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Wyndham Warriors BMX Club member Amanda Morgan executed an inspiring third place finish at the Australian National Championships in Brisbane this year. The 31-year-old qualified first in her age group and will now gear up to compete against some of the world’s best at the 2017 UCI World Championships in Rockhill, South Carolina.

Wyndham Warriors BMX Club member Amanda Morgan executed an inspiring third place finish at the Australian National Championships in Brisbane this year. The 31-year-old qualified first in her age group and will now gear up to compete against some of the world’s best at the 2017 UCI World Championships in Rockhill, South Carolina.

Amanda will be participating in the 25+ Women’s (20-inch bike) division and the 30-39 Women’s (24- inch bike) division.

Originally growing up in the UK, Amanda was heavily involved in the local BMX scene. She won multiple British junior national championships and even had a real chance at a career in BMX racing. ‘I wish I had stuck with it, and I maybe could have gone further. My dad told me the Olympics was definitely a possibility for me one day.’

However, at the age of eight, Amanda’s family packed up and moved to Australia. Unfortunately, this meant that Amanda’s bike was left behind and so was her BMX dream, but only momentarily.

After over a decade away from the track, a few years ago Amanda realised something was missing from her life- BMX racing. Deciding it was time to return to the sport, she had her brother build her a brand-new bike and got straight back on the track. Amanda notes that she has put in some serious hard work in the gym and five years’ worth of working tirelessly to become a competitive racer once again.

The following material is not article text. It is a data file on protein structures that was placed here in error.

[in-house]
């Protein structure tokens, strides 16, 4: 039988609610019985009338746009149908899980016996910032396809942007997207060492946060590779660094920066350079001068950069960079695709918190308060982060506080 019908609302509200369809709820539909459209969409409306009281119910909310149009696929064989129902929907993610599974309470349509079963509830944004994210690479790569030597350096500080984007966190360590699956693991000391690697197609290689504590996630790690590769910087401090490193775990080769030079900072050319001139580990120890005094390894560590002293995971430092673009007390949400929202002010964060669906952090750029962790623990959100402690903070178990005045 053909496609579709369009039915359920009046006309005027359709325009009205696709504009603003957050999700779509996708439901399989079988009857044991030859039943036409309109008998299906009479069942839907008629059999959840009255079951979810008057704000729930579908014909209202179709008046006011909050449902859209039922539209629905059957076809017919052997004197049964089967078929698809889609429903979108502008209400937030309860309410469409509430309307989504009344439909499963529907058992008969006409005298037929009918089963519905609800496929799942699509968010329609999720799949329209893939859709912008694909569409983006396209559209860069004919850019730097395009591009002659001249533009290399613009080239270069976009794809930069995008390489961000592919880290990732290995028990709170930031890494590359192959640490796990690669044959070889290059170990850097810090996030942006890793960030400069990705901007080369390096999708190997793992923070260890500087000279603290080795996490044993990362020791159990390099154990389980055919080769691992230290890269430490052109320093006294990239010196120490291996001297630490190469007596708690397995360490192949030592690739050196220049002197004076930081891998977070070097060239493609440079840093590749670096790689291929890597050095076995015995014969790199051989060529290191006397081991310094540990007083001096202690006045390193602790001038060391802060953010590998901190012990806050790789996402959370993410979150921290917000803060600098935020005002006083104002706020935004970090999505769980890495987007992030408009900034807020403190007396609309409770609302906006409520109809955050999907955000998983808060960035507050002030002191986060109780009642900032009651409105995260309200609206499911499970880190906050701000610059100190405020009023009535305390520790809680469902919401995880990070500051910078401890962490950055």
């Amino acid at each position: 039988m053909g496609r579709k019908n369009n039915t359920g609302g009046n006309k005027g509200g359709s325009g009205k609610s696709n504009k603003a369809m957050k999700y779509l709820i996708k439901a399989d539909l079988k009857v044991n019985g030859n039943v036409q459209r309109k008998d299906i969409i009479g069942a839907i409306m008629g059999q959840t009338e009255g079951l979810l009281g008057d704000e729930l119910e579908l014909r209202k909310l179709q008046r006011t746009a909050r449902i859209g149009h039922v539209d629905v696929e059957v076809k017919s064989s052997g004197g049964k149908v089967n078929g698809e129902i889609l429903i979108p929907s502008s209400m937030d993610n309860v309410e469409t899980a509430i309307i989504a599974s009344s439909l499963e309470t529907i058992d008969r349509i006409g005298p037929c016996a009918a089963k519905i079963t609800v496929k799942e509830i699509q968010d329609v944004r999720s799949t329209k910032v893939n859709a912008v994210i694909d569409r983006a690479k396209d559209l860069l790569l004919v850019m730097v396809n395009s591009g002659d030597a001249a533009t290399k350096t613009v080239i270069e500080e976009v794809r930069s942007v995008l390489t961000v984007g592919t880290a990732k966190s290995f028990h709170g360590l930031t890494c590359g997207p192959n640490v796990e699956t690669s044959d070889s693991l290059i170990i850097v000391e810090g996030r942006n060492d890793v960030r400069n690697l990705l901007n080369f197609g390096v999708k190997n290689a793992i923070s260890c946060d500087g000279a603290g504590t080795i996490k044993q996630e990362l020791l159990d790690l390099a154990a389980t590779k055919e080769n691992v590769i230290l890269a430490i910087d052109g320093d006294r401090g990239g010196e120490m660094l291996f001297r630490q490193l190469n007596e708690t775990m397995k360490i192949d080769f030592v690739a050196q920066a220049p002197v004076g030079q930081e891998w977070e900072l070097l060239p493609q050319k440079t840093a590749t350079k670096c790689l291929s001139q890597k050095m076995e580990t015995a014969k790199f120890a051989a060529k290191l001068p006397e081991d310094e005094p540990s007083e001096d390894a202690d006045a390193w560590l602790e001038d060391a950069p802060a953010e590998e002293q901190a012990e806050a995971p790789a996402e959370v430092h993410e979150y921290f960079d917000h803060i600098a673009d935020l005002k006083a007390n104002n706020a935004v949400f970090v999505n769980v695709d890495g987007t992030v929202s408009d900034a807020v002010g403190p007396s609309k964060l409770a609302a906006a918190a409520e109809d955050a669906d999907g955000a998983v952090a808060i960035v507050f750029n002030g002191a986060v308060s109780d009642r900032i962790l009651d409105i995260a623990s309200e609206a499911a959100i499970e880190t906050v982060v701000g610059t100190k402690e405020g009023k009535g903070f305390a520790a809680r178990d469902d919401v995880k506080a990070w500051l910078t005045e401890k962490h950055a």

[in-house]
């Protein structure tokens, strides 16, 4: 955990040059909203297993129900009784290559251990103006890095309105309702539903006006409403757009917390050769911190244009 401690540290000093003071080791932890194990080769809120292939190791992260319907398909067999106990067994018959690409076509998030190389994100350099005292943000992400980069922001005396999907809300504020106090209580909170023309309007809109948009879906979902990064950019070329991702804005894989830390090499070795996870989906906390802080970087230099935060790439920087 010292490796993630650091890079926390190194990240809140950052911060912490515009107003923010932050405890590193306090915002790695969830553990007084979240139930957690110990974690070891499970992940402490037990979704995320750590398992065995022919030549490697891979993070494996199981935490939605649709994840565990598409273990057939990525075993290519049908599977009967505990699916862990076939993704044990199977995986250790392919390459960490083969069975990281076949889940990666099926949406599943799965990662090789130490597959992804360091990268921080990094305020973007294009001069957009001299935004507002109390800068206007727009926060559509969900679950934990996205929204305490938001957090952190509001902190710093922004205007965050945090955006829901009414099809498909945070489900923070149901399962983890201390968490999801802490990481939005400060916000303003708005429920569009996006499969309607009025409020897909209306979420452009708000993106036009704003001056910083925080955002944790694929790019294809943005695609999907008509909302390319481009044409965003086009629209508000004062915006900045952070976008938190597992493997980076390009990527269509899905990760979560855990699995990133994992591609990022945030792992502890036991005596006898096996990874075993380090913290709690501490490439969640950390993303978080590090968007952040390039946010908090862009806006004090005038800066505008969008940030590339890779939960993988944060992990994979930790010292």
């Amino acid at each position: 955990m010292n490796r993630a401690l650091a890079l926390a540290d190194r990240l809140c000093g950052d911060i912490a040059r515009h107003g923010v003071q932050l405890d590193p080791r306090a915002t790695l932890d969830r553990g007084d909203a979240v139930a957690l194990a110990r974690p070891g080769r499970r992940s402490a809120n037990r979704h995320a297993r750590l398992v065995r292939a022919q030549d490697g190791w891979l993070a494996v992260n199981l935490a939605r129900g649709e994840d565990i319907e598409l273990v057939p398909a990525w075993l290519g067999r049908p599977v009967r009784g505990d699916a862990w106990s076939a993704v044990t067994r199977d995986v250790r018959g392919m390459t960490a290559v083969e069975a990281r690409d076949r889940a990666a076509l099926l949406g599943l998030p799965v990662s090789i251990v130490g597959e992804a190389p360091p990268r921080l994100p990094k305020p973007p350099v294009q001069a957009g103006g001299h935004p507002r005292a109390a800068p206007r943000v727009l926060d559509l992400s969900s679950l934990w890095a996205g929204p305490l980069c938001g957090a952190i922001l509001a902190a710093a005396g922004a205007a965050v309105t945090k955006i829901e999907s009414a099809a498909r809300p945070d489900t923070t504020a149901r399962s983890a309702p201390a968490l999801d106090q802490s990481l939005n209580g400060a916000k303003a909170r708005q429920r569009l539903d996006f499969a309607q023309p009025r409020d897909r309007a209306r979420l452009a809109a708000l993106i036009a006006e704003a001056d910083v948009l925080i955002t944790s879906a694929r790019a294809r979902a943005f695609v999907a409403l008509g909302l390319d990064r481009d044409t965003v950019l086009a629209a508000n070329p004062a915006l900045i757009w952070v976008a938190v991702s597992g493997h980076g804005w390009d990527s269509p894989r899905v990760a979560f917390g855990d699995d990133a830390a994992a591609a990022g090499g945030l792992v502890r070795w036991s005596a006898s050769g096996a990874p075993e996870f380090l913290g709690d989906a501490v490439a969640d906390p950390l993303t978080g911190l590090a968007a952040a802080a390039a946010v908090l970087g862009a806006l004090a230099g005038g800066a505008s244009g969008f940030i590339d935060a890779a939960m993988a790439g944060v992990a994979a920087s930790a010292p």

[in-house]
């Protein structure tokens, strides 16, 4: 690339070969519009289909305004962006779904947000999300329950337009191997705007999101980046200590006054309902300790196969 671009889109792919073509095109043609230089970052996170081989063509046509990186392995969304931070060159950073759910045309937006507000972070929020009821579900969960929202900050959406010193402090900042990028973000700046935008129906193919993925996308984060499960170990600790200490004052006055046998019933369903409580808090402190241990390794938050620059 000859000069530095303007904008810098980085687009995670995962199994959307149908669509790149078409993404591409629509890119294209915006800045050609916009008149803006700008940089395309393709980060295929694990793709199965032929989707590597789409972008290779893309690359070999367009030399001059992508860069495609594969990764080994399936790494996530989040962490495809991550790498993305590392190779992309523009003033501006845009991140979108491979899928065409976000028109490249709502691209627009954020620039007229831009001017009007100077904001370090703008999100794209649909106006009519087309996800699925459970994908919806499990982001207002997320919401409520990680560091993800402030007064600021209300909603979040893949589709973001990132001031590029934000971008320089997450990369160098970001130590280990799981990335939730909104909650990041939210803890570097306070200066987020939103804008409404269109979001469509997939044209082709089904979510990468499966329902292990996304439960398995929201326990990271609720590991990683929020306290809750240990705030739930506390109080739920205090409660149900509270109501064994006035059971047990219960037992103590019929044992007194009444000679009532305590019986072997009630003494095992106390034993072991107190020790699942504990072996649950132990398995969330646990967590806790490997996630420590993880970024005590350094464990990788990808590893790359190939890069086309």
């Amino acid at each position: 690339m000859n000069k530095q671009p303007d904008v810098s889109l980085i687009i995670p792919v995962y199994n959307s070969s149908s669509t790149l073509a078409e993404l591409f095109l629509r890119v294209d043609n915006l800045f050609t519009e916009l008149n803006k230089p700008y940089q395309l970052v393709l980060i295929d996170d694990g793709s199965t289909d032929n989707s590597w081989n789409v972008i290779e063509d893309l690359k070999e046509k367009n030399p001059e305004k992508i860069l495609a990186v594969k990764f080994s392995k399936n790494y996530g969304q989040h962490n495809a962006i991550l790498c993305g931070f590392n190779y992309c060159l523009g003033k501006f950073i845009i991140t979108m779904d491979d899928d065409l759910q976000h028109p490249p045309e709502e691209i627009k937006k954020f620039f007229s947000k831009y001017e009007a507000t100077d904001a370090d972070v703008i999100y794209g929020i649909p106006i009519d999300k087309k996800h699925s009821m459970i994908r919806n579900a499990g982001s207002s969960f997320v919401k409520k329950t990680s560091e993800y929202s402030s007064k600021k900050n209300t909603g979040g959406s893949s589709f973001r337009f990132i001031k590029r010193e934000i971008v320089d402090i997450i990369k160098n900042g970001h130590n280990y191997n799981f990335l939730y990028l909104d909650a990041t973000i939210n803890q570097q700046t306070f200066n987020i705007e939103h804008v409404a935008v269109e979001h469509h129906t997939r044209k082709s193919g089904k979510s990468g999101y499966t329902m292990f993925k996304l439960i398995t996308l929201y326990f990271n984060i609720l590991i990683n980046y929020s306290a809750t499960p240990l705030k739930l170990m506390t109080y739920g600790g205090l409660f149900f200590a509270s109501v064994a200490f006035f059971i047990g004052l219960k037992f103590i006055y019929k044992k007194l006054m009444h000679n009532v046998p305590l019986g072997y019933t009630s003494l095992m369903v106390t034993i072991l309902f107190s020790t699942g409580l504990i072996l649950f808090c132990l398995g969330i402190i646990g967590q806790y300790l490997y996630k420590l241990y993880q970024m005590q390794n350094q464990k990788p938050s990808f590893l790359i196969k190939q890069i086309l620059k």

Enter 2017 and Amanda is now about to spend her 31st birthday riding sprints down Santa Monica Boulevard. Celebrating her achievement of making her second consecutive world championship.

“I still think for my age that I am riding well, I’m often racing girls that are 14 years old and I don’t feel like age creates any barriers for what you can achieve in the sport whether you’re in your 30, 40 or even 50’s.”

She does add though that the 2017 UCI World Championship will most likely be her last run at a world championship due to the strenuous travelling involved in competing, especially with a four-year-old daughter at home.

‘I’m 31 years old, it’s now or never for me.’

Amanda’s return to BMX hasn’t been all smooth sailing, she has had to overcome some tough obstacles in order to be in the position she is in today.

‘I have had trouble with my mental headspace, especially at the 2014 World Championships in Rotterdam, Netherlands after having my first child.’

‘A lot of my preparation for this year has been focused on my mental health. You have to surround yourself with positive people and believe in yourself, and I have struggled with that.’

‘Going to a sports psychologist has really helped me work out where to put my mind, and helping me sort everything out and line it all up.’

Amanda admits that she will be disappointed if she does not make the finals in Rockhill, but is planning on going into the event with an open mind and simply hoping to ride at the best of her ability.

Post event, Amanda would like to focus her energy on helping nurture and support female BMX riders. Since returning to BMX, Amanda acknowledges that there has been a massive increase in female participation in the sport. Amanda wants to promote bonding and raising female rider’s confidence whether it be on the track or even setting up their own bikes, ‘It’s all about having fun at the end of the day’.